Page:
4 Things Young Leaders Can Learn from Baby Boomers

Who would have thought the hippie generation would turn out the way they did, especially in the workplace?

Baby Boomers are the generation born between 1946 and 1964. They are a large generation. Once the Great Depression and World War II had ended, the Greatest Generation decided to focus on building their families. Needless to say, they succeeded.

The historical moments that are typically associated with Baby Boomers are the assassination of JFK and MLK, seeing a man walk on the moon, and the Vietnam War.

They are the generation that brought us peace signs and Woodstock. But as they aged, they became ambitious career men and women. Sometimes, they are criticized for their self-focused drive. But like all generations, the Baby Boomers positive characteristics worth noting.

Let’s take a look at some of those good characteristics that Baby Boomers bring to the workplace and what young leaders can learn from them.

  1. Work hard. Without question, Baby Boomers are known as a hardworking generation, sometimes to a fault. You don’t have to be a workaholic to work hard. God does not delight in laziness. So don’t settle. Constantly strive to exceed expectations.
  1. Set goals for yourself. Baby Boomers in the workplace tend to have career goals. You need to know where you are going. You should have some career goals in place. These goals can be for the short-term and the long-term. Of course, seek God’s guidance in your career. Change direction if you feel God directing you to do so. But assuming that your direction is aligned with His direction, set goals to keep you on track.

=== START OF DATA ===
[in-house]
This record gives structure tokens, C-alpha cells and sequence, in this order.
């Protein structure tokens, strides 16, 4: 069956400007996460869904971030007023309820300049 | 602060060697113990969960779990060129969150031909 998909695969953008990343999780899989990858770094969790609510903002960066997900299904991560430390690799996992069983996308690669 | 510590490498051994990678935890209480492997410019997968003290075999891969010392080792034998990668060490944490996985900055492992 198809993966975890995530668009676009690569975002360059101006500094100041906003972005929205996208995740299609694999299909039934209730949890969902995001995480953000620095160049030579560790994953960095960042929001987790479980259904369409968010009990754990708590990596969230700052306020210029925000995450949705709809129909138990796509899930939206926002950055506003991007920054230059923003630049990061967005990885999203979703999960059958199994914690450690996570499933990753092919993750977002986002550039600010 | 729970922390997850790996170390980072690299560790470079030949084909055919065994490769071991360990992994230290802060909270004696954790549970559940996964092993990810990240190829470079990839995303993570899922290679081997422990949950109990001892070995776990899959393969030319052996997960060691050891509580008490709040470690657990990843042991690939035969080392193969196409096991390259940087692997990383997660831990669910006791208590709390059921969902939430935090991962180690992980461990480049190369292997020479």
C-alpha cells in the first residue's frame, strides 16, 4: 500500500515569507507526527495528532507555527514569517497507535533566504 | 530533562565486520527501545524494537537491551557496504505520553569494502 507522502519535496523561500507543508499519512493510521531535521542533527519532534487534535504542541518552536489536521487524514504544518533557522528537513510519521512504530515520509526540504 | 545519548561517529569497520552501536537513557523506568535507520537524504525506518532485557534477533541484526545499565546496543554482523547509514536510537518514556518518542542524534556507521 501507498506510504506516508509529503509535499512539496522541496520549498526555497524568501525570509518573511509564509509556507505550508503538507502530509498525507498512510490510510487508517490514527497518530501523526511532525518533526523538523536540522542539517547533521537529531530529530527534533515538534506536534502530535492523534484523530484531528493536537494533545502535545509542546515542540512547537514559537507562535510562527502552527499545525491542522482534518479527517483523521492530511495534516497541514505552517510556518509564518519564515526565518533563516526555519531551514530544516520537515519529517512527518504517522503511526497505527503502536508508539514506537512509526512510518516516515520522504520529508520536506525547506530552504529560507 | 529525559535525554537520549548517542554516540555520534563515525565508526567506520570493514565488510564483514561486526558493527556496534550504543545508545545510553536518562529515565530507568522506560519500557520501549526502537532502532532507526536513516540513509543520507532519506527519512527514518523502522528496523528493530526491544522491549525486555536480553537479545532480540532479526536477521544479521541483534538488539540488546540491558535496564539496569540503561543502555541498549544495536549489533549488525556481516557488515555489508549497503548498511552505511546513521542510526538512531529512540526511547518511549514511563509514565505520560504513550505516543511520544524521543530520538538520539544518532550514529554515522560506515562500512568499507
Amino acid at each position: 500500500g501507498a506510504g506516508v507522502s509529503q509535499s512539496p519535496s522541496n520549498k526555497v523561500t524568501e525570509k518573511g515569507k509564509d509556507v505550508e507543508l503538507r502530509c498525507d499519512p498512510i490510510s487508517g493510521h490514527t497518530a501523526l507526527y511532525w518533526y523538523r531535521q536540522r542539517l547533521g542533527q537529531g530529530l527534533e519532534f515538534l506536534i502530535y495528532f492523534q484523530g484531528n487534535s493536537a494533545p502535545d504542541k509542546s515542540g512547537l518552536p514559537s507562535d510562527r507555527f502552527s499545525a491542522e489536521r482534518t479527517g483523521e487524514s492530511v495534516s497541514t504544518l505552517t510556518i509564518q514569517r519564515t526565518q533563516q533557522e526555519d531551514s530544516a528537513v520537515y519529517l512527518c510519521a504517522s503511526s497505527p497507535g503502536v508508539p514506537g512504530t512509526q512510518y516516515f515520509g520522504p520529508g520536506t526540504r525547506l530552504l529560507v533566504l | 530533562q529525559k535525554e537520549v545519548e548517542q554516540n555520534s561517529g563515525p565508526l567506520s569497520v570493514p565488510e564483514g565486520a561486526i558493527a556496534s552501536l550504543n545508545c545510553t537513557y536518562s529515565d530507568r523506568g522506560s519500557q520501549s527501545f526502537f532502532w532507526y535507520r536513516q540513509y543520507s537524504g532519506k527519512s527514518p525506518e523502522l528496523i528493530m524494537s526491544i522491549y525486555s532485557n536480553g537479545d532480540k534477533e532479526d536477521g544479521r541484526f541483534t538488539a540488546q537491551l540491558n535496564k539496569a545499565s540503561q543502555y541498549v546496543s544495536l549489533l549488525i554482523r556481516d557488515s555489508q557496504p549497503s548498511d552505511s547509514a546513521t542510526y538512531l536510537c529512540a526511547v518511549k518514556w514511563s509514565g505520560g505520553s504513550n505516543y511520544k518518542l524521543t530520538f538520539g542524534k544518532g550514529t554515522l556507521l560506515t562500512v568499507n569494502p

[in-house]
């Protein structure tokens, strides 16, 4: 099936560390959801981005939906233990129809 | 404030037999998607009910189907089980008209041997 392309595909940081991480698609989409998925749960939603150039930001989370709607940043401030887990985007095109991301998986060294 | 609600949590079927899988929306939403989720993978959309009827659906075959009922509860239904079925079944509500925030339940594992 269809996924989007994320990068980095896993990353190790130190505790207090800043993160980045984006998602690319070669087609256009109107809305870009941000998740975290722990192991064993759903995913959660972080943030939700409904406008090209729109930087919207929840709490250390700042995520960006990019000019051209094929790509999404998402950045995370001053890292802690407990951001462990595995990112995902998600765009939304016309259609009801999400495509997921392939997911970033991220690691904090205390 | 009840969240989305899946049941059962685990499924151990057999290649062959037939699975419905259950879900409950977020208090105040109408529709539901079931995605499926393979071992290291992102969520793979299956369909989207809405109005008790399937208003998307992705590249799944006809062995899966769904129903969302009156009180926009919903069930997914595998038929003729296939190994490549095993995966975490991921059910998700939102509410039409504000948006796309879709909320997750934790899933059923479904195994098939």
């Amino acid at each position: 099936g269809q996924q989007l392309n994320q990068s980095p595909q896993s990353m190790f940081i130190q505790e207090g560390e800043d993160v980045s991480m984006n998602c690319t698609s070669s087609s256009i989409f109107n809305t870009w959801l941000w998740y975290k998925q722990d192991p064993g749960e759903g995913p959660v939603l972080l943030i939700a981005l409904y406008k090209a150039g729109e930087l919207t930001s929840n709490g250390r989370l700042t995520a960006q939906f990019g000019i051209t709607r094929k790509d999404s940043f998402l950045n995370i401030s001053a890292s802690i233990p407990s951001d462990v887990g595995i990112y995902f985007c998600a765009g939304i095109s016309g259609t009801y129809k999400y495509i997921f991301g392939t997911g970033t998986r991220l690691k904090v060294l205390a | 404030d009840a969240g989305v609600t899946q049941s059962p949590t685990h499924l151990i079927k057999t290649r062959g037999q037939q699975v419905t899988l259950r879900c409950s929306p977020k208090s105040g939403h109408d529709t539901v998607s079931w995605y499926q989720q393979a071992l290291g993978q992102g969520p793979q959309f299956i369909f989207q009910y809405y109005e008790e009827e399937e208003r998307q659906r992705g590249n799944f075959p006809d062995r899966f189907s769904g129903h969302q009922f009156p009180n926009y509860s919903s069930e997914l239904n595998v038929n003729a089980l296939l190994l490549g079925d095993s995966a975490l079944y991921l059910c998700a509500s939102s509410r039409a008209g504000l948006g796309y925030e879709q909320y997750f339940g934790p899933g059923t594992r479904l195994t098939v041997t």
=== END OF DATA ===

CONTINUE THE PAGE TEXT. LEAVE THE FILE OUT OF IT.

1. Be self-motivated. Great leaders tend to be highly motivated men and women. Baby Boomers are known for their internal drive. They don’t need someone to motivate them to work, they just do it. As a young leader, you need to be motivated. Your team needs you to be motivated. If you find yourself in a slump, try to determine the reason for it. Spend some time asking, “Why?” And make whatever adjustments are needed.
  1. Don’t run from competition. Baby Boomers are known to be competitive in the workplace. Certainly, you can go overboard with this. But here is what you need to learn from Boomers—don’t be afraid of competition. Competition can make you be more creative. Competition can force you to make better decisions. Competition can make you rethink how you are leading your team. Competition can make you develop into a better leader. So don’t run from competition.

The Baby Boomers are far from the perfect generation. But so are all generations. Take some time to consider what you can learn from other generations’ strengths and how you can incorporate those strengths into your own leadership.

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